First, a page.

Commonwealth Land Trust owns and manages over 100 units of family housing in Lower Roxbury and Chelsea, serving formerly homeless and low- to moderate-income families. Although 34% of CLT’s family housing residents are formerly homeless, their needs are very different from our supportive housing clients. Family housing residents do not receive case management services, but benefit from a responsive supportive housing manager and maintenance team. Click on the links to learn more about CLT’s Lower Roxbury Apartments and Chelsea Apartments.


CLT hosts events for family housing residents, such as garden clean ups, concerts, and a holiday toy drive. Residents of CLT’s Lower Roxbury Apartments take an active role in shaping their housing through a Residents’ Association that meets quarterly to discuss building and community issues.





Many families have lived in CLT housing for decades, including Richard Brown, Althea Niles, and Sara Rosa.  Click on the links below to learn about their lives and experiences at CLT.


Richard Brown

Althea Niles

Sara Rosa





Families with children are the fastest growing category of homeless people in the US.[i] 1.5 million children under age eighteen experience homelessness every year, spending their nights in emergency shelters, abandoned buildings, cars, and the streets.[ii] Families experiencing homelessness have increased from nearly nothing in the 1960s to accounting for over 40% of the homeless population in the 2000s.[iii]  


Family homelessness is closely associated with female-headed households and the economic hardships associated with being a single parent. As more families become dependent on a single wage earner, they are increasingly susceptible to adversity resulting from a job loss, health problem, or other difficulty. As with homelessness in individuals, family homelessness is inextricably linked to poverty. Other factors that lead to homelessness include domestic violence, addiction, mental illness, unemployment, and a lack of affordable housing.[iv]





Homelessness has a profoundly negative effect on the long-term well being of children. Children experiencing homelessness are more likely to suffer from poor health, demonstrating high rates of emergency room visits and delays in obtaining preventative care. In addition, they display increased rates of emotional, developmental, and behavioral problems.[v]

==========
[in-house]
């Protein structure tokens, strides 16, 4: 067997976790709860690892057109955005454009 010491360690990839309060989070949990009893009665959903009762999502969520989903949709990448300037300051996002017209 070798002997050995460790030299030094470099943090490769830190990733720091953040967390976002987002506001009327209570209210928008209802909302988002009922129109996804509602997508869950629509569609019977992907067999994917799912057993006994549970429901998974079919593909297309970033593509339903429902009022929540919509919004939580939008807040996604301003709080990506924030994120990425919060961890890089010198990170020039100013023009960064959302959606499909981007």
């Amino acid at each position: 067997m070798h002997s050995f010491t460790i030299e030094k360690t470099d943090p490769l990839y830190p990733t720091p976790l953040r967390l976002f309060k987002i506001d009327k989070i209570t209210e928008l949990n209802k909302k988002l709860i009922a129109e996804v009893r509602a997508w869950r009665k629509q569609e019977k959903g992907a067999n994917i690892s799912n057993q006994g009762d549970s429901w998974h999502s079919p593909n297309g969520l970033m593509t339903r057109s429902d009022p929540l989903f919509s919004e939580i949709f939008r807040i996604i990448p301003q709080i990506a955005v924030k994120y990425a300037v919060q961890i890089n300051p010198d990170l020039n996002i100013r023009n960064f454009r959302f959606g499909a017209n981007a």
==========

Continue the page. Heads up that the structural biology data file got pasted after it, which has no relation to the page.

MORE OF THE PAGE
Many homeless children are in a state of constant transit, cycling through emergency shelters and overcrowded temporary living situations. Such mobility is highly detrimental to homeless children’s academic development. Researchers estimate that each change in schools results in a student becoming four to six months behind in their coursework. Mobility interferes with the stability of relationships and undermines students’ self-esteem and self-efficiency. Homeless students are two times more likely to have a learning disability and three times more likely to have behavioral problems than non-homeless students. A particularly sobering statistic is the fact that less than 1/4 of homeless students will graduate from high school.[vi]





The number of homeless families in Boston remained relatively unchanged from 1994 until 2005 when it began to show significant increases. This trend continued through 2008 when homeless families outnumbered homeless individuals for the first time. A record 3,870 people in families, predominantly single mothers and their children, were homeless. In 2009, there were 2,380 homeless children in Boston, a figure that has doubled since 2005.[vii]


Economic problems have fueled this trend, including rising unemployment, a loss of 19,000 jobs since 2008, and 4,000 foreclosures since 2007.[viii] These statistics underscore the need for more affordable housing in Boston, which would enable low-income families to remain in housing during adverse economic conditions.


CLT’s family housing in Lower Roxbury and Chelsea is an important affordable housing resource, providing formerly homeless and low- to moderate-income families with a permanent home and stability.





[i] Joseph Murphy, “Homeless Children and Youth at Risk: The Educational Impact of Displacement,” Journal of Education for Students Placed at Risk 16 (2011): 42.

[ii]  “Current Statistics on the Prevalence and Characteristics of  People Experiencing Homelessness in the United States,” Substance Abuse and Mental Health Services Administration, accessed May 16, 2013,

[iii] Murphy, “Homeless Children and Youth at Risk: The Educational Impact of Displacement,” 42.

[iv] Angela R. Fertig and David A. Reingold, “Homelessness Among At-Risk Families with Children in Twenty American Cities,” Social Service Review 82 (2008): 5-9.

[v] Tumaini R. Coker, Marc N. Elliott, David E. Kanouse, Jo Anne Frunbaum, Janice Gilliland, Susan R. Tortolero, Paula Cuccaro, and Mark Schuster, “Prevalence, Characteristics, and Associated Health and Health Care of Family Homelessness Among Fifth-Grade Students,” American Journal of Public Health 99-8 (2009): 1446.

[vi] Murphy, “Homeless Children and Youth at Risk: The Educational Impact of Displacement,” 42-51.

[vii] “Beyond Shelter: Boston’s Strategy to Reduce Homelessness,” City of Boston- Mayor Menino, accessed May 16 2013,’s%20Strategy%20to%20Reduce%20Homelessness%20June%202010_tcm3-17659.pdf.

[viii] ”Beyond Shelter: Boston’s Strategy to Reduce Homelessness.”